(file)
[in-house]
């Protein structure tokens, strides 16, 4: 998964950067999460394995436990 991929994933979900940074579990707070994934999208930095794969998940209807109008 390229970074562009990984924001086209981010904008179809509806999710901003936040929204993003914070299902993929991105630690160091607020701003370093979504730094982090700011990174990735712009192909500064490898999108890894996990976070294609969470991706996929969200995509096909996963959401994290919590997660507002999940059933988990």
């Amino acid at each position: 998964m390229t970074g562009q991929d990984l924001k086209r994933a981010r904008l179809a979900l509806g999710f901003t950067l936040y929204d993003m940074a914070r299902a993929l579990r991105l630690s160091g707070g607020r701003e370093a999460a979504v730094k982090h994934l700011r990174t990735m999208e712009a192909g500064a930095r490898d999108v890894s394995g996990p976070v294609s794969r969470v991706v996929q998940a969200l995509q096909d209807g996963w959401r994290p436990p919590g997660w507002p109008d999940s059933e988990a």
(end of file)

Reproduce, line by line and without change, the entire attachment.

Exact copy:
[in-house]
């Protein structure tokens, strides 16, 4: 998964950067999460394995436990 991929994933979900940074579990707070994934999208930095794969998940209807109008 390229970074562009990984924001086209981010904008179809509806999710901003936040929204993003914070299902993929991105630690160091607020701003370093979504730094982090700011990174990735712009192909500064490898999108890894996990976070294609969470991706996929969200995509096909996963959401994290919590997660507002999940059933988990």
């Amino acid at each position: 998964m390229t970074g562009q991929d990984l924001k086209r994933a981010r904008l179809a979900l509806g999710f901003t950067l936040y929204d993003m940074a914070r299902a993929l579990r991105l630690s160091g707070g607020r701003e370093a999460a979504v730094k982090h994934l700011r990174t990735m999208e712009a192909g500064a930095r490898d999108v890894s394995g996990p976070v294609s794969r969470v991706v996929q998940a969200l995509q096909d209807g996963w959401r994290p436990p919590g997660w507002p109008d999940s059933e988990a």